downtownwasn't nearly as scary with
punk rock shows and suburban kids with emo haircuts.
As I conclude this epic tale of love found, let me say one thing. I do not hate the suburbs, nor the people who live in them. I am very grateful that my parents raised my siblings and I where they did. The school district was great, and the people even better. What upsets me is that the suburbs have been planned in a way that if you are too young, old or poor to drive, you are really unable to have any sort of independance. The lack of public domain makes many of these places seem like any other place, and forces the residents to use the private sector's malls, or the internet for social interaction.
Anyway! Throughout high school, I began visiting downtown for school, and leisure purposes. A few nights a month, I would head to the Masonic Temple to hear local bands play, and gradually I realized that downtown wasn't nearly as scary as I imagined it was. A series of events eventually ended up in me enrolling at the University of Michigan - Flint in 2006, and I began not only feeling comfortable down here, but really enjoying it. At lunch, when my fellow students were heading to Miller road, I would opt to patronize one of the few downtown options. Gradually I learned more and more about the history of the area, and became more involved with local efforts to make it better. in Fall of 2007, I moved to carriage town, and since then I have found that my physical surroundings, although worn, and at times sad, are so much more satysfying. I love being able to walk to school, work, and coffee. I also love that during this commute I can alter my route to view the river, parks, historical architecture, and many a friends house. After years of feeling not quite right about my environment, and knowing that there had to be an alternative, I finally discovered why.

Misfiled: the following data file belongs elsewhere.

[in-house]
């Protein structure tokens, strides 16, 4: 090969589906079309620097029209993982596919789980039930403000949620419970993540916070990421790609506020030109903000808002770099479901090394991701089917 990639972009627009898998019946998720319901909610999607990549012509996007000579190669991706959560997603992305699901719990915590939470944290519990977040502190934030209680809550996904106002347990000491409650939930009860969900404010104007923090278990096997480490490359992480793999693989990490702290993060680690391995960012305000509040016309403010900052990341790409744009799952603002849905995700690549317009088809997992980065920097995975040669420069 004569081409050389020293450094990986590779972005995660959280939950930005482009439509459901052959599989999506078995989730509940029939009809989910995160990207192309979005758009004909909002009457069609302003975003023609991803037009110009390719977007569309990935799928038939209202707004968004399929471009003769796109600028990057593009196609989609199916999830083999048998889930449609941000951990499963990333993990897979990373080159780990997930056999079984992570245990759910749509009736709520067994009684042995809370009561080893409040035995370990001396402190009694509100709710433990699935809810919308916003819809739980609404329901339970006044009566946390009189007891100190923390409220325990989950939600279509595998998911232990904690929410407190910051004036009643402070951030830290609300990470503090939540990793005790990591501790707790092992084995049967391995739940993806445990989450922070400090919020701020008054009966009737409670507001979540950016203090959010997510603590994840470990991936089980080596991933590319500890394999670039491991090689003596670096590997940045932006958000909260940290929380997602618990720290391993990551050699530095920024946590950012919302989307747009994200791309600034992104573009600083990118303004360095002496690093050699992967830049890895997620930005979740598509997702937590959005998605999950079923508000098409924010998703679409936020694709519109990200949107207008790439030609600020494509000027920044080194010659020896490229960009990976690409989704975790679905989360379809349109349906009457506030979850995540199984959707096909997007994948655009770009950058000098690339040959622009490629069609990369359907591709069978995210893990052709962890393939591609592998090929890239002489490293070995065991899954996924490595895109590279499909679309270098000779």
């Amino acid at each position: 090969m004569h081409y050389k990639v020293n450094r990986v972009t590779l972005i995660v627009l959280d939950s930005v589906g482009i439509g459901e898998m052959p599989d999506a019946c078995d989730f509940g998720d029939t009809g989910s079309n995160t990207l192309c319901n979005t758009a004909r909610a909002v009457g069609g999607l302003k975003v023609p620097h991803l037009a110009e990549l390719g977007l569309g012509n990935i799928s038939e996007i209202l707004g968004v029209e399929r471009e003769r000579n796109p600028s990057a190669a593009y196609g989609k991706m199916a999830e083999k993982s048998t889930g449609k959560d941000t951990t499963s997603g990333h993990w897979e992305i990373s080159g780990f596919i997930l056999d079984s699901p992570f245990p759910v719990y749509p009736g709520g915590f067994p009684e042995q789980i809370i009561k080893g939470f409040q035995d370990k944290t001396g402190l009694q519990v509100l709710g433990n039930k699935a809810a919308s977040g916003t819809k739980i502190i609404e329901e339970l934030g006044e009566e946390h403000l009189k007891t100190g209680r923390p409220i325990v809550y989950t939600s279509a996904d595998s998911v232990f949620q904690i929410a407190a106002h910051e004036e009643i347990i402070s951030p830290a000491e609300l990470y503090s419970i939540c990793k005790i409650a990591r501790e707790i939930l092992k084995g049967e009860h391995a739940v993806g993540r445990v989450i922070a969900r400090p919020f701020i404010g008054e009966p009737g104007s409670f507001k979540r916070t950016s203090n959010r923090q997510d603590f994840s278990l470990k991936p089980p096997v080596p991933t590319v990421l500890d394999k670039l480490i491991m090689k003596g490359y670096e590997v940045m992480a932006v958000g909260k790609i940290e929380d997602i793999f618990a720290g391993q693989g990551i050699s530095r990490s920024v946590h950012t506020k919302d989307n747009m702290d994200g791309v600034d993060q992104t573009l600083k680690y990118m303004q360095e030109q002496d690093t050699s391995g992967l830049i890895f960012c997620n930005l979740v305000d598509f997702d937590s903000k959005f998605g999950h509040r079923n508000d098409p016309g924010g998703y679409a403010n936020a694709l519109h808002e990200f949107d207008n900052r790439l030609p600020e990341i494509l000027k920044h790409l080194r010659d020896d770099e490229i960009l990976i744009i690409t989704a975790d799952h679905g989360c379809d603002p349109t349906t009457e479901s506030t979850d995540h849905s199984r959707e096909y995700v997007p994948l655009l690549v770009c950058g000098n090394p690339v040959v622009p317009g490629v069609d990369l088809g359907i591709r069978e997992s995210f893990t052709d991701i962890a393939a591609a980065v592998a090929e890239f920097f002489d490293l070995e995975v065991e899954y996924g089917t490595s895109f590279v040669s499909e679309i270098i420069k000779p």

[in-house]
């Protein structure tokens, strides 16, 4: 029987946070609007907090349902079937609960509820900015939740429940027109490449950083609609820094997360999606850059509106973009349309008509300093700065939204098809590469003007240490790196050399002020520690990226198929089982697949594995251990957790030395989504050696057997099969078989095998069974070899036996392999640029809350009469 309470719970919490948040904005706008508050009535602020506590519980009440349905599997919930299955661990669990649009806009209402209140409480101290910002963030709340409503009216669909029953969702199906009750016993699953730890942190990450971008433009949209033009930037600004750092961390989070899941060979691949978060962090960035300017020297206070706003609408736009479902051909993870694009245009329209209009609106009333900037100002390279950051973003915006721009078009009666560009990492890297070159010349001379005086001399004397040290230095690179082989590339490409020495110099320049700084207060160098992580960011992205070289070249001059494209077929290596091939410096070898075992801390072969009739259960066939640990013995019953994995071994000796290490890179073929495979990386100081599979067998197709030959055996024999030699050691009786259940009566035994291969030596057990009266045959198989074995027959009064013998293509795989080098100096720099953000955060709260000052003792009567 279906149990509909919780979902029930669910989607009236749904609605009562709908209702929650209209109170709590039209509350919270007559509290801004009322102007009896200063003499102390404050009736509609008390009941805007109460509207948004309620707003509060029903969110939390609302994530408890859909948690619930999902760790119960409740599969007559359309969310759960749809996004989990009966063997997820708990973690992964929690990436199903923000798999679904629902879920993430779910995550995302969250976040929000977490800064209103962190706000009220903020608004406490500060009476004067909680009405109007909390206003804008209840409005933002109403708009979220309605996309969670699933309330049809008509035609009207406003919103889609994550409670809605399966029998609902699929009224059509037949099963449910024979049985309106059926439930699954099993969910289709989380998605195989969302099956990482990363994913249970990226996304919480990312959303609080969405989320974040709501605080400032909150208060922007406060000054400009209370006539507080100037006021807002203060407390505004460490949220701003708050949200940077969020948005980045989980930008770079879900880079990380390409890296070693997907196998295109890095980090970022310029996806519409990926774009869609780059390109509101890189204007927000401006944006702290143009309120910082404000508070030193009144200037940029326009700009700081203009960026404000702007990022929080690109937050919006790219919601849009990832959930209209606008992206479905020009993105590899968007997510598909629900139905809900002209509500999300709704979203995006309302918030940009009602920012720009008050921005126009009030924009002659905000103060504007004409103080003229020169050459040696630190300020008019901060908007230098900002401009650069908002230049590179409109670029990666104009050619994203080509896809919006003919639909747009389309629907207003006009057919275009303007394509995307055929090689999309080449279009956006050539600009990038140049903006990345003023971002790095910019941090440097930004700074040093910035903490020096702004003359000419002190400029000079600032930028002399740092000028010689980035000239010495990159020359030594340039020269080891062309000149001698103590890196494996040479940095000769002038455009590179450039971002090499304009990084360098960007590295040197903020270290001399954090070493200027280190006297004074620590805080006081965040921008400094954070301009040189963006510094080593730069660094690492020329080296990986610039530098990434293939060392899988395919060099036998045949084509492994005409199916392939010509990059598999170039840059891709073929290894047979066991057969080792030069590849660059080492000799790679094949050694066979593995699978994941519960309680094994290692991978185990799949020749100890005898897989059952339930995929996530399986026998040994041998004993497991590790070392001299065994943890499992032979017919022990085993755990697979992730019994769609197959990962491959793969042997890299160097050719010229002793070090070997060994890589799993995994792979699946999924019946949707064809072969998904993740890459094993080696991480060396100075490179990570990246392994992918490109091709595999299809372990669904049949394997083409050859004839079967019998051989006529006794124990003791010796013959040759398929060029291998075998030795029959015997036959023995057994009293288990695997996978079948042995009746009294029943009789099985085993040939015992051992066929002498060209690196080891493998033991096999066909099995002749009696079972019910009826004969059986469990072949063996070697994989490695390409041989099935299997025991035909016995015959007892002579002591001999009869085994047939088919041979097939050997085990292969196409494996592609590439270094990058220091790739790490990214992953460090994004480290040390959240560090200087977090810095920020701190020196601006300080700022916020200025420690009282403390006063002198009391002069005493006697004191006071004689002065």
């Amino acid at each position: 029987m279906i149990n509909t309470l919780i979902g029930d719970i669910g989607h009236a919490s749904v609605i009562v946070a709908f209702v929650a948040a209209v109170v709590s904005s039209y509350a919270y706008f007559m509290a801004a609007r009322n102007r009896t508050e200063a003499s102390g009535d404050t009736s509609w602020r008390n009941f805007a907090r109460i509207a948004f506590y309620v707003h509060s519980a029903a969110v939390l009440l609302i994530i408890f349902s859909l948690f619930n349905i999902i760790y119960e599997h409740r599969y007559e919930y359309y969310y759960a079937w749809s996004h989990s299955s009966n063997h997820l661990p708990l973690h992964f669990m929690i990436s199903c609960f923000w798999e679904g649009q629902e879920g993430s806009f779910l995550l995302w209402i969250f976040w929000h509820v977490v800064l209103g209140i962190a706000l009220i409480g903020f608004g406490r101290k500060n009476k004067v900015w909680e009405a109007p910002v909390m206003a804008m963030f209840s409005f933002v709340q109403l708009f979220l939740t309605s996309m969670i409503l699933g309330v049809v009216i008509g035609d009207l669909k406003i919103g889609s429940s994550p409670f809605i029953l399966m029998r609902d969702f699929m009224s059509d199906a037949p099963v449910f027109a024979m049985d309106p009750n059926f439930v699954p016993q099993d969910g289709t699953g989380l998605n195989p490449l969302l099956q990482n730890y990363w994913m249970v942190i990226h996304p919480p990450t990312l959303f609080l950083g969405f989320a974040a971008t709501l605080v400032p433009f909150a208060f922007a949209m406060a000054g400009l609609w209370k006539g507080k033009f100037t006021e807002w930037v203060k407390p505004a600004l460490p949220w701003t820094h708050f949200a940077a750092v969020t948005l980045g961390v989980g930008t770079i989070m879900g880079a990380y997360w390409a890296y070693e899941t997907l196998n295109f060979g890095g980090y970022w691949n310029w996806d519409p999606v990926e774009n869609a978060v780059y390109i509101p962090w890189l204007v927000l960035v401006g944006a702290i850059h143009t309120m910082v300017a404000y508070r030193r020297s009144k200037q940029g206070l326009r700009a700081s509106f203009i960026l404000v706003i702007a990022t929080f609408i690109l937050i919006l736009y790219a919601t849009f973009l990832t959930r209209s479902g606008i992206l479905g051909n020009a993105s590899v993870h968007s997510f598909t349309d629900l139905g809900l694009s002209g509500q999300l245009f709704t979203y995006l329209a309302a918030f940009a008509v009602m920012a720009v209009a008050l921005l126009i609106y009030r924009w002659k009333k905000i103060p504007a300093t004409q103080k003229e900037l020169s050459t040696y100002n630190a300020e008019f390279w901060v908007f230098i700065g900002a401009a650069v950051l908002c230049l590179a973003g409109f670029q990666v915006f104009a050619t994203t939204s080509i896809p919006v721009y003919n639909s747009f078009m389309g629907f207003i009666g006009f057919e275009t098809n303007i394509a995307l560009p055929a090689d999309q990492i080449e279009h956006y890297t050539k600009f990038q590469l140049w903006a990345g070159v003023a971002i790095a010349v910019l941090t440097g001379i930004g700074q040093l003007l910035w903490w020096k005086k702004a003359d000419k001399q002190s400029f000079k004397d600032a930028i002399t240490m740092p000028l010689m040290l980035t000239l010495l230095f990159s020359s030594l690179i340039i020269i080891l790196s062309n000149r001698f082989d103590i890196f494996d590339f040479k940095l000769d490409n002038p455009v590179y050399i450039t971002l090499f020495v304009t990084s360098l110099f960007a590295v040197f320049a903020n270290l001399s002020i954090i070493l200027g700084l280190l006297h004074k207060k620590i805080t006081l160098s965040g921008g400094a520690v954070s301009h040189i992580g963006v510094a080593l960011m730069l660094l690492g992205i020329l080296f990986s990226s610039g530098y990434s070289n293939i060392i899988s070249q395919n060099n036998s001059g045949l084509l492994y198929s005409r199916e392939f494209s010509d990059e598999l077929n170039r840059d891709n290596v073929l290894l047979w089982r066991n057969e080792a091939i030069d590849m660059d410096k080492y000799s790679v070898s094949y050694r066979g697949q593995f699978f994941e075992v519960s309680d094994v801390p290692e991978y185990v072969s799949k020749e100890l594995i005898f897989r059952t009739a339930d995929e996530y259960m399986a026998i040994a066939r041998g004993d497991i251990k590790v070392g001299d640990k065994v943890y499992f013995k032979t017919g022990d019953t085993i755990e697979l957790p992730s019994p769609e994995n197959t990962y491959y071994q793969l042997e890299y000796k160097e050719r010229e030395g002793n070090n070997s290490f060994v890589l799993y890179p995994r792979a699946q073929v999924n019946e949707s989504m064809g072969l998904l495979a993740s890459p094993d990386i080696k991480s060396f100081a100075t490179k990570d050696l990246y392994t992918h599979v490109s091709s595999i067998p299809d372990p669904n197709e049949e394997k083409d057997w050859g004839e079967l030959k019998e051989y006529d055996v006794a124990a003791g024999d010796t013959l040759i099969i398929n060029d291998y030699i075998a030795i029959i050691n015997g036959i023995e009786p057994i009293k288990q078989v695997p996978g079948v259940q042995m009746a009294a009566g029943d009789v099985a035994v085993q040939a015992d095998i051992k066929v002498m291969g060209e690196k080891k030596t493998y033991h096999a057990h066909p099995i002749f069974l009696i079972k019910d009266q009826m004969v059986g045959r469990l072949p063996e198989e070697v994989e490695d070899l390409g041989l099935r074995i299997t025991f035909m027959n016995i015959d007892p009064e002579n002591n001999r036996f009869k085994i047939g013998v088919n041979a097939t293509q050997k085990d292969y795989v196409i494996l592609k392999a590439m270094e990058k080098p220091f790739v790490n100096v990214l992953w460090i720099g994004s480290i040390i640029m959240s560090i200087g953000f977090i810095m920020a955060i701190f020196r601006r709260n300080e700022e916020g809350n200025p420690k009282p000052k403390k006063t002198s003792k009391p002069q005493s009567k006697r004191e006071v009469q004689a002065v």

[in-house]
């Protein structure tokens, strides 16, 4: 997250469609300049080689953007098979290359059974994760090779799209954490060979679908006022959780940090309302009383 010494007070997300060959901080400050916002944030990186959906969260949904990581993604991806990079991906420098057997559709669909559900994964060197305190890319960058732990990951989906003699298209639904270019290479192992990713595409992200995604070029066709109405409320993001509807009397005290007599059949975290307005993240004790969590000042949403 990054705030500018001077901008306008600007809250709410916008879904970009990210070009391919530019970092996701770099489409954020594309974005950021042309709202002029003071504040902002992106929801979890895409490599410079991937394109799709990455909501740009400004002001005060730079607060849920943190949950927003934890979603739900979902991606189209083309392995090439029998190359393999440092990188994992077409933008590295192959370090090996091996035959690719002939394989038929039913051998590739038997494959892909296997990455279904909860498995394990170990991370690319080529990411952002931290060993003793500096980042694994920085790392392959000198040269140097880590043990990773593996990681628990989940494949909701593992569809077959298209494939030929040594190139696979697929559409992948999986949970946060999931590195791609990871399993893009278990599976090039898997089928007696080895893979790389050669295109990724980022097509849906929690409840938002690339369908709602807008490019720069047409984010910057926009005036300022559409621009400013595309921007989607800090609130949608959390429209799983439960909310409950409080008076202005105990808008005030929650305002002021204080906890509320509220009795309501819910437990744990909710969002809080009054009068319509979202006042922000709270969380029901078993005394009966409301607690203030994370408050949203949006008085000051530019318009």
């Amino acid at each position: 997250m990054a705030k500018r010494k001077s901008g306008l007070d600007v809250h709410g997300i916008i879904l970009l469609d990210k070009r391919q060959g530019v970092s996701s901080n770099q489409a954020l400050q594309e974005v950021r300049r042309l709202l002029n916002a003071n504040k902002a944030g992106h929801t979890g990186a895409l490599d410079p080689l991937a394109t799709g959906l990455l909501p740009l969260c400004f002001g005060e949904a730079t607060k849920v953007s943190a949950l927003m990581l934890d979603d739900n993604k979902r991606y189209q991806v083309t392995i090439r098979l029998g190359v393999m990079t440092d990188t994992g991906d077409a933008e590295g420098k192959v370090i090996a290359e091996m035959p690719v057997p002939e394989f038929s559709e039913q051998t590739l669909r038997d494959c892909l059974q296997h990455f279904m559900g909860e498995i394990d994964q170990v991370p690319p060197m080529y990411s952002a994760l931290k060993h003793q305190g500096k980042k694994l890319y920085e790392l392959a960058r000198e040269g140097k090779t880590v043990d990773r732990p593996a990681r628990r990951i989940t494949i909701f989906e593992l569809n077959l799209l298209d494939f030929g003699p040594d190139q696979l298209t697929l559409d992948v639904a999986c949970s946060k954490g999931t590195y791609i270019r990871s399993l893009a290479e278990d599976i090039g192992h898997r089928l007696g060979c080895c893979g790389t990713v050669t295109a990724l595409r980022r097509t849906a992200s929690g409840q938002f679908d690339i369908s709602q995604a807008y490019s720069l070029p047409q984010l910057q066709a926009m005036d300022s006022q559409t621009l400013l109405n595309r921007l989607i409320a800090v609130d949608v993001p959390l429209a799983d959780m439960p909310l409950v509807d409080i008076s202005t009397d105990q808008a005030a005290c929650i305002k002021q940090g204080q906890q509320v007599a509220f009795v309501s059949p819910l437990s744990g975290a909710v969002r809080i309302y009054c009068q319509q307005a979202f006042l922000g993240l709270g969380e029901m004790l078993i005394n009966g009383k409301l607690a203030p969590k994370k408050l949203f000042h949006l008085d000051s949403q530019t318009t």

Since then I have met many great downtowners, all with similar visions for what downtown can be. I have taken to the study not only of my communities, but of what makes other communities great, and so much of it boils down to proper planning. Planning that allows people to naturally meet in plazas or on sidewalks. Planning that makes the public realm attractive enough that people want to leave their cars parked, so as to enjoy being a part of it. Flint is in a good place to make a lot of the right decisions, and we have made poor ones recently enough that we know what doesn't work. I can't wait to help those decisions along.
Whew! I'll try to not do any more three part posts! I would, however love to hear from others in the community about why they love this quirky neighborhood, and how that happened. (That is if I ever get any readers)